Joachim Neugroschel's Metamorphosis

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When translating a foreign piece of text, words may be interpreted differently. For example, the differences between the William Aaltonen and Joachim Neugroschel translations of The Metamorphosis by Franz Kafka are noticeable yet relatively minor. The first dissimilarity is when William Aaltonen uses “troubled” to describe a dream that Gregor Samsa, the main character, had, while in the Joachim Neugroschel translation, he uses “agitated”. Both words mean quite differential things. “Agitated” seems more severe and is sharp, whereas “troubled” is softer and more intellectually inconveniencing. The second noticeable difference is in the first sentence where William Aaltonen describes Gregor Samsa’s transformation as into a “giant bug”, whereas Joachim…show more content…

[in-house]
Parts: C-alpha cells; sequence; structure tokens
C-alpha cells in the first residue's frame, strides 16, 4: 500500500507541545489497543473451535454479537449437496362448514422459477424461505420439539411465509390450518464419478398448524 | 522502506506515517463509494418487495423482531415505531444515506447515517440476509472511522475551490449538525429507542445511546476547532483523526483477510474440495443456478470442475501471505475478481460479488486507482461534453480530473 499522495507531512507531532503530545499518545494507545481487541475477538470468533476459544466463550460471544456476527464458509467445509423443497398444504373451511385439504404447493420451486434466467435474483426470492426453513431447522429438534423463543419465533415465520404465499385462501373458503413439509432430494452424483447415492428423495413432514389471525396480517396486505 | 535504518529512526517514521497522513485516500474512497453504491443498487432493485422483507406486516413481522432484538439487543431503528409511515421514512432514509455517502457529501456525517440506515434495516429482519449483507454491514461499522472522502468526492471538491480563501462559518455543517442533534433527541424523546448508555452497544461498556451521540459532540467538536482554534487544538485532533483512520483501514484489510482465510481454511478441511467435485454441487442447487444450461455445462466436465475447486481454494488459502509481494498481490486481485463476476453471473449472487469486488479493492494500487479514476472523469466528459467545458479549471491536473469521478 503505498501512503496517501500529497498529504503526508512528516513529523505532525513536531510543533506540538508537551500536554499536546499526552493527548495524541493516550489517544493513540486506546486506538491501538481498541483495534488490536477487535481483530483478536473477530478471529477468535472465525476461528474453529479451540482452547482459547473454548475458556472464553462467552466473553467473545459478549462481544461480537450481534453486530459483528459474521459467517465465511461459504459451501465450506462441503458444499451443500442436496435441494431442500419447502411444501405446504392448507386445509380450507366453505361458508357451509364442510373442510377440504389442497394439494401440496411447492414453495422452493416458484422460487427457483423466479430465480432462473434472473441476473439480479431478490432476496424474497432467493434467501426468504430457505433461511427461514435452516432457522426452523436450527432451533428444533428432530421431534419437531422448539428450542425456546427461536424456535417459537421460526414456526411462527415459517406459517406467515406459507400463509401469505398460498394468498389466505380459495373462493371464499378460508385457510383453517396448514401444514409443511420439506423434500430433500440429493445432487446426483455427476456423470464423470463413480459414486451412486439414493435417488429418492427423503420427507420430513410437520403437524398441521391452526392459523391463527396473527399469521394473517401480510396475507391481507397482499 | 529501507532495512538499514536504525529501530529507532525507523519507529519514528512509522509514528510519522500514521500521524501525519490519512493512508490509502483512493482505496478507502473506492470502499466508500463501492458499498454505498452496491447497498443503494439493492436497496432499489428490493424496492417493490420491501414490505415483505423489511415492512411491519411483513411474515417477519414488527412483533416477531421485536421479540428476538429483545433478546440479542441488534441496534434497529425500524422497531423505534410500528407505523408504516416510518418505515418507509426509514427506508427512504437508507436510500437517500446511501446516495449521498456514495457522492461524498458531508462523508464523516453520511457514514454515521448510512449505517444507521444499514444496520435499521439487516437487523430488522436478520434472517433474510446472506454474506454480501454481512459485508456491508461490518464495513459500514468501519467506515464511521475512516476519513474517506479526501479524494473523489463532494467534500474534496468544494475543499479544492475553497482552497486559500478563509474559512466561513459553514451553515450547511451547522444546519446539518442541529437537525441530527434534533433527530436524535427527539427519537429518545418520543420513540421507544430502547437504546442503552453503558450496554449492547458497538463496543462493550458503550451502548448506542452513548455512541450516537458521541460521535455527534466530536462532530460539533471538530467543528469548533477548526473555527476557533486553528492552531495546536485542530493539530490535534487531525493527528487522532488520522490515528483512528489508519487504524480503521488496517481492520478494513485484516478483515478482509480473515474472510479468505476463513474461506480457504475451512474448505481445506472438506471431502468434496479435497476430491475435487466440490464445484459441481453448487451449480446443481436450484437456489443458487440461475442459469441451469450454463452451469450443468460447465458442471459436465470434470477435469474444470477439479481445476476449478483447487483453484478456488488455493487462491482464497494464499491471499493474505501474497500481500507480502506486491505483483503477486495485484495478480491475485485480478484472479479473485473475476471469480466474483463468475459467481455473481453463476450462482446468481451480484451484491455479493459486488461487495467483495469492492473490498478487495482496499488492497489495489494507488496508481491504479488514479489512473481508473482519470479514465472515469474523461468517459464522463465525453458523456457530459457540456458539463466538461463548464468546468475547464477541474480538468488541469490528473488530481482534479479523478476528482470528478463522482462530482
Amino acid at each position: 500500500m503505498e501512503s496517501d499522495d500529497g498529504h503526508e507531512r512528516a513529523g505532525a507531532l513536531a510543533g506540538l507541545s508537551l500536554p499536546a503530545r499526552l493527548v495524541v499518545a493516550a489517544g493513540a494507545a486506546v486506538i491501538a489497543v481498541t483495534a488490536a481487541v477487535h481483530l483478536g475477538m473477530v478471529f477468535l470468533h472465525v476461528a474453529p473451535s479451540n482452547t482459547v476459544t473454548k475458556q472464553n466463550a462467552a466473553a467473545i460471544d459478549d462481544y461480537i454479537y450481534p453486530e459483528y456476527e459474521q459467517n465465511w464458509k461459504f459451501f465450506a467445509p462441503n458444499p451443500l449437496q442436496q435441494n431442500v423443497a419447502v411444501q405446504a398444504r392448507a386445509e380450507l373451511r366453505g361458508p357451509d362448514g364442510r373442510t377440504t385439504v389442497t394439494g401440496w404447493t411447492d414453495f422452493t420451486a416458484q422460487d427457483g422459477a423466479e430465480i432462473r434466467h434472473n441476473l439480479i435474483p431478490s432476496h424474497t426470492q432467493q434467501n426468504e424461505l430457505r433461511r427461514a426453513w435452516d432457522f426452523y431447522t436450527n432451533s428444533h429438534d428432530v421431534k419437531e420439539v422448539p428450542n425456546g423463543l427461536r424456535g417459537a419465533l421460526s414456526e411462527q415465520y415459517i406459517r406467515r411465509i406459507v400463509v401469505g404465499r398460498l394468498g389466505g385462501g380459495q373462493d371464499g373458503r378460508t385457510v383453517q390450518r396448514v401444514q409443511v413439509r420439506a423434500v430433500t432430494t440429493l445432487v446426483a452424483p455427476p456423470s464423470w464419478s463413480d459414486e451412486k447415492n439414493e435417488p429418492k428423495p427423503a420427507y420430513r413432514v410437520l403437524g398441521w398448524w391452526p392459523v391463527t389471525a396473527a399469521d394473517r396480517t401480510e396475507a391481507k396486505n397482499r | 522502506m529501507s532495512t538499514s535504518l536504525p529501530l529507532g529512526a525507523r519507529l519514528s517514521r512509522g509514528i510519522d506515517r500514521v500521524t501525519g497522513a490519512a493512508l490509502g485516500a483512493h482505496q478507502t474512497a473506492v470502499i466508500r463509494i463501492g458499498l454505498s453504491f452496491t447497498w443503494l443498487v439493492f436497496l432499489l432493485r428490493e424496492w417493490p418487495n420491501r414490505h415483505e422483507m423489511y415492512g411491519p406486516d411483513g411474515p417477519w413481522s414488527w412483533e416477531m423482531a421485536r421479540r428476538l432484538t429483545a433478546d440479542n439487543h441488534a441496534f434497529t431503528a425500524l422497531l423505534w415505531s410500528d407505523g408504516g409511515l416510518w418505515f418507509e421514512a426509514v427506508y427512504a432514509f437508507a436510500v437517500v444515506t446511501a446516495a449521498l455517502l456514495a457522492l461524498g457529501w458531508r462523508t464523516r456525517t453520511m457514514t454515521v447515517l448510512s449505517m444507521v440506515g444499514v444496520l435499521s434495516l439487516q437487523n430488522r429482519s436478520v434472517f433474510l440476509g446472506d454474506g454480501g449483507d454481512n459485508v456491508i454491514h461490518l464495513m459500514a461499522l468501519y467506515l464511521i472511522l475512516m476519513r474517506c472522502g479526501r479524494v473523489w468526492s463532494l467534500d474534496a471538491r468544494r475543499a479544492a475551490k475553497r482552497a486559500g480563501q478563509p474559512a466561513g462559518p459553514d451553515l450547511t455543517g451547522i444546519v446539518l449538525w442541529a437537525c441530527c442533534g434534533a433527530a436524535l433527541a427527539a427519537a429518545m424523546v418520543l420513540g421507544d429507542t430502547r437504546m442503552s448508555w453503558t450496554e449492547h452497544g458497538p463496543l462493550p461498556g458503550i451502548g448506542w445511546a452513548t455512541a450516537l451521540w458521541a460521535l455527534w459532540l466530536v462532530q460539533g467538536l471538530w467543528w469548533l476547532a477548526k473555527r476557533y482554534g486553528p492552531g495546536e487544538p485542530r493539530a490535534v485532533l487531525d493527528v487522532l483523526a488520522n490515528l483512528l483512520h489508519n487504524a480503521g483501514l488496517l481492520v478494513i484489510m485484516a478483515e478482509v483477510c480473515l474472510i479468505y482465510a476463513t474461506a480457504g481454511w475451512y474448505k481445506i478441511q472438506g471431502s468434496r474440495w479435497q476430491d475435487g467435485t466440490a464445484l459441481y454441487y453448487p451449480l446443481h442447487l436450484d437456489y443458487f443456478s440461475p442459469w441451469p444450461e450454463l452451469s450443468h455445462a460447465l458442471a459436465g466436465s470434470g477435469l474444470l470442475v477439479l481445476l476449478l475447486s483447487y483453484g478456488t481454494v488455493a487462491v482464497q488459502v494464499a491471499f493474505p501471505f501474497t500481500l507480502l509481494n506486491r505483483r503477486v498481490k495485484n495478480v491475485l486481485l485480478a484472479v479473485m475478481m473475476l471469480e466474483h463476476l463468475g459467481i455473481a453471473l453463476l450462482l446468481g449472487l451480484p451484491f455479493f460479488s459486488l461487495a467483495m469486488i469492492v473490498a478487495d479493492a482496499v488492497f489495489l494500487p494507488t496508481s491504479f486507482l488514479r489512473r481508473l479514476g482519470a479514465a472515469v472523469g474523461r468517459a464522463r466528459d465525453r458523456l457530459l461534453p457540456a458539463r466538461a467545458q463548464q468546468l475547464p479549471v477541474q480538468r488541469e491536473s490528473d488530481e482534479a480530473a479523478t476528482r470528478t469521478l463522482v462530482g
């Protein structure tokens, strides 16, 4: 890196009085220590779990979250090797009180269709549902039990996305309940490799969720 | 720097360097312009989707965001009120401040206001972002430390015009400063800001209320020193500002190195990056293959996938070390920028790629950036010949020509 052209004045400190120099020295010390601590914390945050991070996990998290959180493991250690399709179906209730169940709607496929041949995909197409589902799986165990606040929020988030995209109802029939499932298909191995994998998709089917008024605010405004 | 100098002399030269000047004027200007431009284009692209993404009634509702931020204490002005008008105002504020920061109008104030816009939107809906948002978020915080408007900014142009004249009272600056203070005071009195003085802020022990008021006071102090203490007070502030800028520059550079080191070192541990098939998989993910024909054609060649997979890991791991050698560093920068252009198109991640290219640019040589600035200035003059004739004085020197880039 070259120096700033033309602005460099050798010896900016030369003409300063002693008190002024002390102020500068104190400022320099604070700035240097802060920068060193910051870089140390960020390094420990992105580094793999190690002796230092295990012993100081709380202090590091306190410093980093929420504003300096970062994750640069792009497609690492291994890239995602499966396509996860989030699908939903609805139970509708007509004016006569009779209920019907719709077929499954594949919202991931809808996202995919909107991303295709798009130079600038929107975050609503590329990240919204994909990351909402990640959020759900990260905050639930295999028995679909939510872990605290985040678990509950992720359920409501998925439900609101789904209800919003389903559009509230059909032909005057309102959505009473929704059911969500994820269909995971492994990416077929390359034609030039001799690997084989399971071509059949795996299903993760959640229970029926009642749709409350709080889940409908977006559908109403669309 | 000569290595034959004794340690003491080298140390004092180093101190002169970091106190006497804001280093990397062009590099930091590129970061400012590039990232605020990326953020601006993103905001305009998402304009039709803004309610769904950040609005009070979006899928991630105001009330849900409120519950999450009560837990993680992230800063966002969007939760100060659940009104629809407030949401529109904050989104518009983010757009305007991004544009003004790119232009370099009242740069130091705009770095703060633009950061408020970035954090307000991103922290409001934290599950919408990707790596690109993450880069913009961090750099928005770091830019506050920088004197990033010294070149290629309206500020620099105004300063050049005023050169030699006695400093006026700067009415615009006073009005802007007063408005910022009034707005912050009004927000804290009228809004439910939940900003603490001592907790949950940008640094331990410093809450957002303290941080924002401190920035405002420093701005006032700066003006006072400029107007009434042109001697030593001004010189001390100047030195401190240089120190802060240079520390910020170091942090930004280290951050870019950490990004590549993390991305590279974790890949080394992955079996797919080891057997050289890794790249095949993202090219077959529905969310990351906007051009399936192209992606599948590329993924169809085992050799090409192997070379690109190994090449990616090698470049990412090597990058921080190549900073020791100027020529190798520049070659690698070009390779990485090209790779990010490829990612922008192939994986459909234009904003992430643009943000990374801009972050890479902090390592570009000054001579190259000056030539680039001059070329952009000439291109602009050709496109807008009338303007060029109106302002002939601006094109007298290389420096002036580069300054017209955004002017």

Lastly, in Aaltonen’s translation, he makes “quivered wretchedly” sounds frightful, while the Neugroschel translation uses “danced helplessly” which sounds slightly somber. The use of different structure is present too. A subordinate clause is a clause that is dependent on a main clause. In the Aaltonen translation, he uses “Raising his head a little,” as an introduction. In Neugroschel’s translation, he embeds “and when lifting his head slightly”. Both doing the job of getting the idea across, however Neugroschel conveys it more smoothly. Joachim Neugroschel seems to like to use more exotic words such as girth, agitated, and vermin, which display a more mystic tone. In William Aaltonen’s translation, the word “regiment” is used. Upon researching the definition of this word, it does not quite match up to what he might have tried to use it as. “Regiment” seems to relate to militaristic terms. Upon considering the possibilities, one could conclude that he could have meant a large number of something. With these differences, it is effortless to see that even with the simplicity of translating, there can be many variances and interpretations that can mean similar things but give off different tones and images in your
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